told by the people living them.
In the past few weeks of unprecedented — and sometimes unpredictable — protests fighting for Black lives and against police brutality, I have asked myself about similarities between this movement in the United States and Egypt’s 2011 revolution.
I considered parallels between police-community relationships in both — having first moved to Pittsburgh in 2012 as an academic. I spent periods of time in my native Cairo between 2011 and 2016 while completing a seven-year project on Egypt’s counter-revolution. I participated in demonstrations now known as the infamous “Mohammed Mahmoud Street” protests of November 2011 and attended every day of the Michael Rosfeld trial in 2019 for the killing of Antwon Rose II, including the subsequent protests over police violence.
During Egypt’s 2011 revolution, the country experienced an overnight disappearance of police from residential streets and protest sites. Rumors from the public were divided, with some suggesting that government officials were trying to scare the public through their absence, while others argued that police were genuinely resentful of a public that now critiqued their past tendencies.
In 2020, officers in local police departments across the United States are responding to critics with a combination of repression, reform and re-organization. Observers in both Egypt and the United States witnessed, and are witnessing, a complete transformation in legal cases and official political attitudes against policing as an institution. That they were accompanied by a rapid shift in public opinion make both historically exceptional.
The 2011 revolution in Egypt began on Jan. 25, “National Police Day,” usually marked by official parades. Since 1952, the day commemorates Egyptian police officers who refused to surrender to British forces during the anti-colonial movement. But decades of growing police brutality cultivated public resentment to unsustainable levels. Photos from the police assault and murder of 28-year-old Khaled Mohamed Saeed on June 6, 2010, captured the frustration of Egyptians, who took the moment as a distillation of violence experienced in everyday life.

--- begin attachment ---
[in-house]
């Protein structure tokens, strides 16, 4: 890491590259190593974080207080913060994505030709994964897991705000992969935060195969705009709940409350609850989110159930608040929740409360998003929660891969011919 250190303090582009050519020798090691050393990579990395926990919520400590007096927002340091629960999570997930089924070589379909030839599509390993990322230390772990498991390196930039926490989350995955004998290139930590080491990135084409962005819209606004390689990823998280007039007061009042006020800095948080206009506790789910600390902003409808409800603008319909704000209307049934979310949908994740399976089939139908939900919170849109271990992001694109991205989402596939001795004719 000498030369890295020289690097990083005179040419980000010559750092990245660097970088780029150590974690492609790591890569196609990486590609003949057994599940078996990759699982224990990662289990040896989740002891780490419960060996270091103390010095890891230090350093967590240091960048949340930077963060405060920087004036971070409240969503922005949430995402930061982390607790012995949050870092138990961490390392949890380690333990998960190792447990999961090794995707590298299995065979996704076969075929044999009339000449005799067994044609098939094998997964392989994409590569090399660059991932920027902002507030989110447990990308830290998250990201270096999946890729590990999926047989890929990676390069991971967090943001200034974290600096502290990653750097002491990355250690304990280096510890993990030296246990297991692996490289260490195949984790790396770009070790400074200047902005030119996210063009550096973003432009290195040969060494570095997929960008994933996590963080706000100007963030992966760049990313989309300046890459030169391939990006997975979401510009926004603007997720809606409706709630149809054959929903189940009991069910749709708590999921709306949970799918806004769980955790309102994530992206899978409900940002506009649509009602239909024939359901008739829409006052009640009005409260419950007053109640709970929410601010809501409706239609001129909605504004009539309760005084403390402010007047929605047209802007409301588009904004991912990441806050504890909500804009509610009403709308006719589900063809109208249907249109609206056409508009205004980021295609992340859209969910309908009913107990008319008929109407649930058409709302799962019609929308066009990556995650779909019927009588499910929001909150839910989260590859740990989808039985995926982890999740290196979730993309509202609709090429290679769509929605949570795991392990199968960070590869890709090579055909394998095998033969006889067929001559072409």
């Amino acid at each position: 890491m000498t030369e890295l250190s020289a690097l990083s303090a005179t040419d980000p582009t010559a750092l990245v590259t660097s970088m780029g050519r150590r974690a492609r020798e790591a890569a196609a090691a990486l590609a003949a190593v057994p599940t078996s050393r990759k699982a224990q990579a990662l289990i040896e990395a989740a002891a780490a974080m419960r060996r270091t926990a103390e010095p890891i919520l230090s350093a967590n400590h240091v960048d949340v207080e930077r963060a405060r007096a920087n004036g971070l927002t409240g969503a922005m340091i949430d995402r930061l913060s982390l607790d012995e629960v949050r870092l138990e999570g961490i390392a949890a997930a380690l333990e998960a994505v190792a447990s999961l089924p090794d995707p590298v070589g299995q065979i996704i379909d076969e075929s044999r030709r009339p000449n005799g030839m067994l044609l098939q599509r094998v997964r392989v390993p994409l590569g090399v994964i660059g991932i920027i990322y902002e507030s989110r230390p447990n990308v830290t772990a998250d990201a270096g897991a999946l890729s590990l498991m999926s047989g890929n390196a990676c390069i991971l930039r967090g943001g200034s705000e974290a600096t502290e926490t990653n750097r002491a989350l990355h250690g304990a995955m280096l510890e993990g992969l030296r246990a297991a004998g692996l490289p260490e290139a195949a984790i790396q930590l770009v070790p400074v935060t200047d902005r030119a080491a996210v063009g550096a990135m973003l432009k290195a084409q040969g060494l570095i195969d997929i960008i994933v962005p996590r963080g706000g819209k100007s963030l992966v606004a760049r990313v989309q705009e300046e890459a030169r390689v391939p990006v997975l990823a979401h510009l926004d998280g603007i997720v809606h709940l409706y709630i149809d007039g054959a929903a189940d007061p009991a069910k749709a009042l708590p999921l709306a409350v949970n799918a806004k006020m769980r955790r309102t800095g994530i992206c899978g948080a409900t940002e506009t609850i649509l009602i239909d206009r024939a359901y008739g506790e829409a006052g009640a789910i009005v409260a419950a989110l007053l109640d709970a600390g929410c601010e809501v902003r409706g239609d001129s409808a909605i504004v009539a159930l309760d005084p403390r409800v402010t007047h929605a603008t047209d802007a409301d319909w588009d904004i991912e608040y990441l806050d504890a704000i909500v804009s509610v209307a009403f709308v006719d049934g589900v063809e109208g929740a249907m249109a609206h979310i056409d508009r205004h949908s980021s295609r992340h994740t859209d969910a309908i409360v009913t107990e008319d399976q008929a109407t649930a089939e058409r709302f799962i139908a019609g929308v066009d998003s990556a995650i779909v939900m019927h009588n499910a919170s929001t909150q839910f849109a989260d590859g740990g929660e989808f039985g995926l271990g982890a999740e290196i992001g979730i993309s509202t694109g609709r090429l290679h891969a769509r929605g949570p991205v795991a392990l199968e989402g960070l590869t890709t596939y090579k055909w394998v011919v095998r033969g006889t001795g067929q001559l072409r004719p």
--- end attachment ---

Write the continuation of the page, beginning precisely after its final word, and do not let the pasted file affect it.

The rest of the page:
The fall of longtime dictator Hosni Mubarak began as an extremely focused critique of police torture, assault, rape and public humiliation of loved ones, friends, classmates, siblings and neighbors. The demand from protestors was strategic: the resignation of Minister of the Interior Habib al-Adly, who was the head of all domestic security forces, the longest serving minister under Hosni Mubarak, and responsible for the increase in police brutality in the decade leading up to the revolution. It was widespread police crackdowns on these initial protests in Egypt that provoked the sympathies of millions who would eventually march for the removal and resignation of Mubarak and his National Democratic Party.
But while international media attention centered on the demonstrations in Cairo’s Liberation Square in the final weeks of January 2011, about 100 police stations were being torched around the nation. Burning police stations kept officers busy while protesters from all economic classes and religions in Egypt came together for demonstrations that eventually toppled the 30-year dictator. In downtown Cairo, chants shifted from honoring the dead (“We are all Khaled Saeed”) to a critique closer to the core: “The people demand the downfall of the regime.”